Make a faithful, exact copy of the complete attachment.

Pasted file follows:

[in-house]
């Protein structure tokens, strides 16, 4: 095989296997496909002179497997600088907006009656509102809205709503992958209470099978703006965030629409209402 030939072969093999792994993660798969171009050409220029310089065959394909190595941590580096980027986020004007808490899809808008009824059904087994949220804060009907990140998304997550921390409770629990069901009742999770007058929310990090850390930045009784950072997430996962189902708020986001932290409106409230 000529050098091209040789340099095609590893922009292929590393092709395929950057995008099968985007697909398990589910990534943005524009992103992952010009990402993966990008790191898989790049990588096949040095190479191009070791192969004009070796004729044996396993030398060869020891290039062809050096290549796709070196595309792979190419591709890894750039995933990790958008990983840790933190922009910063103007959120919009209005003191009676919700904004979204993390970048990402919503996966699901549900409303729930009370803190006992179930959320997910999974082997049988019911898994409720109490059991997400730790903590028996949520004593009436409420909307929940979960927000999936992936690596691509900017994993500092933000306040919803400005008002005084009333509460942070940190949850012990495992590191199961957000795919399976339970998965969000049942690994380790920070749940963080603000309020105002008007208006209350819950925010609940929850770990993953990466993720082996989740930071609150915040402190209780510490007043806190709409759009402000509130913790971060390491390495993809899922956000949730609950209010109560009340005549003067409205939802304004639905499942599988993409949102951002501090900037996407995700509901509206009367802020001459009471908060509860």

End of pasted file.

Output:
[in-house]
């Protein structure tokens, strides 16, 4: 095989296997496909002179497997600088907006009656509102809205709503992958209470099978703006965030629409209402 030939072969093999792994993660798969171009050409220029310089065959394909190595941590580096980027986020004007808490899809808008009824059904087994949220804060009907990140998304997550921390409770629990069901009742999770007058929310990090850390930045009784950072997430996962189902708020986001932290409106409230 000529050098091209040789340099095609590893922009292929590393092709395929950057995008099968985007697909398990589910990534943005524009992103992952010009990402993966990008790191898989790049990588096949040095190479191009070791192969004009070796004729044996396993030398060869020891290039062809050096290549796709070196595309792979190419591709890894750039995933990790958008990983840790933190922009910063103007959120919009209005003191009676919700904004979204993390970048990402919503996966699901549900409303729930009370803190006992179930959320997910999974082997049988019911898994409720109490059991997400730790903590028996949520004593009436409420909307929940979960927000999936992936690596691509900017994993500092933000306040919803400005008002005084009333509460942070940190949850012990495992590191199961957000795919399976339970998965969000049942690994380790920070749940963080603000309020105002008007208006209350819950925010609940929850770990993953990466993720082996989740930071609150915040402190209780510490007043806190709409759009402000509130913790971060390491390495993809899922956000949730609950209010109560009340005549003067409205939802304004639905499942599988993409949102951002501090900037996407995700509901509206009367802020001459009471908060509860």